Another journalist friend of mine was recently sanctioned by Facebook for similarly confounding reasons. A man had left a comment on her public page calling her a "slut" and a "moll". She posted a humorous reply correcting his grammar, and BOOM. A stern warning followed demanding she prove her identity as well as her comment being removed.
Then there are the thousands upon thousands of women who receive bans for posting breastfeeding photographs - the explanation Facebook offers to these "repeat offenders" is the same given to Liddle: that these non-sexualised images of breasts are unacceptable because they might be considered "culturally offensive" by some of Facebook's users.
Facebook has since issued a tepid statement about their decision to ban Liddle, although it should be noted they've sent this to media outlets and not to Liddle herself. In it, they repeat their claim this is about ensuring safety for those who may be culturally offended by the sight of nudity (as opposed to realising how offensive it is to declare Indigenous cultural practice the equivalent of pornography. They finish by encouraging users to continue sharing Liddle's speech, as long as it's minus the supposedly contentious image.
As Liddle told me, "Their justification is rubbish. Over and over again, we report racism and sexism (usually of a graphic and violent nature) and we are continually told this does not violate their guidelines yet apparently two female elders participating in culture does. As stated in my speech, the real offence here is whether or not the image offends the white male gaze."
And this is the crux of the issue. Because let's be clear, the only culture at risk of being "offended" by the image of a non-sexualised breast (or by the thought of women retaliating against misogyny, particularly when it's racialised) is the frat boy culture that permeates Facebook's headquarters. This culture of white supremacist male entitlement thrives on the sexualisation and objectification of women's bodies. It defends the use of degrading, misogynist "humour" as something not only innate to democracy but also the responsibility of hyper-precious, irrational women to just "get over".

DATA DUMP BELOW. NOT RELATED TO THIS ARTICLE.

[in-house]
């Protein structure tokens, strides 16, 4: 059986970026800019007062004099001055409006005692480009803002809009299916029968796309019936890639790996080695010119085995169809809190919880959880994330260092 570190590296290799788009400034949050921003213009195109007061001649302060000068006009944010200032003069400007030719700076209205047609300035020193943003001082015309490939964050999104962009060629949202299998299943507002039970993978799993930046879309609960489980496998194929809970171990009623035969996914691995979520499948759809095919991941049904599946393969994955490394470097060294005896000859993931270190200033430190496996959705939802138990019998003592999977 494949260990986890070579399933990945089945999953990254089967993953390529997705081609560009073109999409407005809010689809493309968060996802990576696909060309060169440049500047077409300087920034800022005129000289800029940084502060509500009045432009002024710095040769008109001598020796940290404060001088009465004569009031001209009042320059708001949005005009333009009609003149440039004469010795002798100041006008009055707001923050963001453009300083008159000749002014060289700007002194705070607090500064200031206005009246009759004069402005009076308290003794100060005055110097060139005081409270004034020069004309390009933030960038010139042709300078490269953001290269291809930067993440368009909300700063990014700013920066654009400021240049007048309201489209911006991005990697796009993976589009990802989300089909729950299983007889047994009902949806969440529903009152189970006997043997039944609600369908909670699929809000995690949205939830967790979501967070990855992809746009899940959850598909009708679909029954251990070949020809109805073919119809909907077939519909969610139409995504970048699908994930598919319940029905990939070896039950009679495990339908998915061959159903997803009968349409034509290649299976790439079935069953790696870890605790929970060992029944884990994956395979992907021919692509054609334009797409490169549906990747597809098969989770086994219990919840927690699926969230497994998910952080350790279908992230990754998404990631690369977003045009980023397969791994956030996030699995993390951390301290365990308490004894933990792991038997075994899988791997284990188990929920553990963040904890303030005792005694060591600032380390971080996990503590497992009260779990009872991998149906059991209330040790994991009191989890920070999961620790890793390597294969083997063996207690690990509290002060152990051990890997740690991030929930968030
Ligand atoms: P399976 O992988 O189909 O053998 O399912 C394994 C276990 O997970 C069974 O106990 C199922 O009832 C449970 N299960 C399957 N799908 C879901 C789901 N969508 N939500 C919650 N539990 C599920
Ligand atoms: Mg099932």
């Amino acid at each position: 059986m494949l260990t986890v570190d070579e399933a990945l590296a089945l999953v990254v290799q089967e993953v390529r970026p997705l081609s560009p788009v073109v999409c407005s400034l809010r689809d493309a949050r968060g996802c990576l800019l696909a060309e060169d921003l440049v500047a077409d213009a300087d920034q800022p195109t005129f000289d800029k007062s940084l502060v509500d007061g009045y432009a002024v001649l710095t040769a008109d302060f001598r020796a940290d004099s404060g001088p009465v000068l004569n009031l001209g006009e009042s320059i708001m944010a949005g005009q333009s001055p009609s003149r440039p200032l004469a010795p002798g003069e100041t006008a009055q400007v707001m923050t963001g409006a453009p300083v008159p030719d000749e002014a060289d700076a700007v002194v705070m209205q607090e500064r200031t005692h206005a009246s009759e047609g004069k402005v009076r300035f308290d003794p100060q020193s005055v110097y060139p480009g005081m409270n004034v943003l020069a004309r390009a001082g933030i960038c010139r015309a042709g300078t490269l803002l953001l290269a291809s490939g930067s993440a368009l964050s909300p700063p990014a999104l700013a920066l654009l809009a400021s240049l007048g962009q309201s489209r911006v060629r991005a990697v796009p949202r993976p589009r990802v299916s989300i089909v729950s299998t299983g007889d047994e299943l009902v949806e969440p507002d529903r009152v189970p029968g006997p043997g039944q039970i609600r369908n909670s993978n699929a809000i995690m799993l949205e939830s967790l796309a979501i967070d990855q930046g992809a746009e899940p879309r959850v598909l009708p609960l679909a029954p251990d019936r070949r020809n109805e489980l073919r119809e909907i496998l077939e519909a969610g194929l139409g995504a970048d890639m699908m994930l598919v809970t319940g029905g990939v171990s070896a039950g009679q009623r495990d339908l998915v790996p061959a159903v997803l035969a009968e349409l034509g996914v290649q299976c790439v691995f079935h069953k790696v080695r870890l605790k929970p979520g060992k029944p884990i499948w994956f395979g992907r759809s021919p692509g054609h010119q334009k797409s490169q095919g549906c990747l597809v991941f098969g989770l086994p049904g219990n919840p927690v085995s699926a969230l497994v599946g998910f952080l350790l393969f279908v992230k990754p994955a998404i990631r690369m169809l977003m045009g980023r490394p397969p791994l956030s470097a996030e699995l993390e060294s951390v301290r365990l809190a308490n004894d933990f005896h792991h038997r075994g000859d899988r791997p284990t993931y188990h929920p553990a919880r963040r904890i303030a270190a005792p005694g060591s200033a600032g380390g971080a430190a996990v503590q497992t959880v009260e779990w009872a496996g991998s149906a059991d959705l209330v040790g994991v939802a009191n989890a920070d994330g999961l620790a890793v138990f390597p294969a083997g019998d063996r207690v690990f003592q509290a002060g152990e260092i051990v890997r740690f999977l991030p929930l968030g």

But we shouldn't have to get over this behaviour or "just ignore it" as we're also constantly instructed to do. Nor is it reasonable to tell those victimised by Facebook's intermittently lax and stringent policies to stop using the site. Facebook isn't small fry - in terms of business, it's essential to the modern marketplace. Freelance writers like Liddle especially have no choice but to use the platform if they want to work, it's as simple as that. If you encountered abuse from passengers and service operators every time you caught the train to work in the morning, would you expect to be supported in your efforts to complain or would you just resign yourself to having to find alternative travel plans?
As Liddle says, "Both the Indigenous community and the feminist community use social media at higher rates than other people and as an Indigenous feminist writer, to be isolated from those communities in this channel is just not doable. Likewise, Facebook is an incredibly important tool in union organising, which is what I do full time. Giving up on Facebook is not the solution, pushing for change is."
So yes, here's to equality for women worldwide. But while it's a nice thought for a company invested in maintaining users to have, perhaps Facebook could begin by prioritising equality for women on its own rank platform. Until then, their 'solidarity' is nothing but an empty gesture.
Update: Celeste Liddle's three day ban ended on Monday night, but she was promptly banned again for another seven days after sharing a news story documenting her ban. She has yet to be contacted directly by someone from Facebook.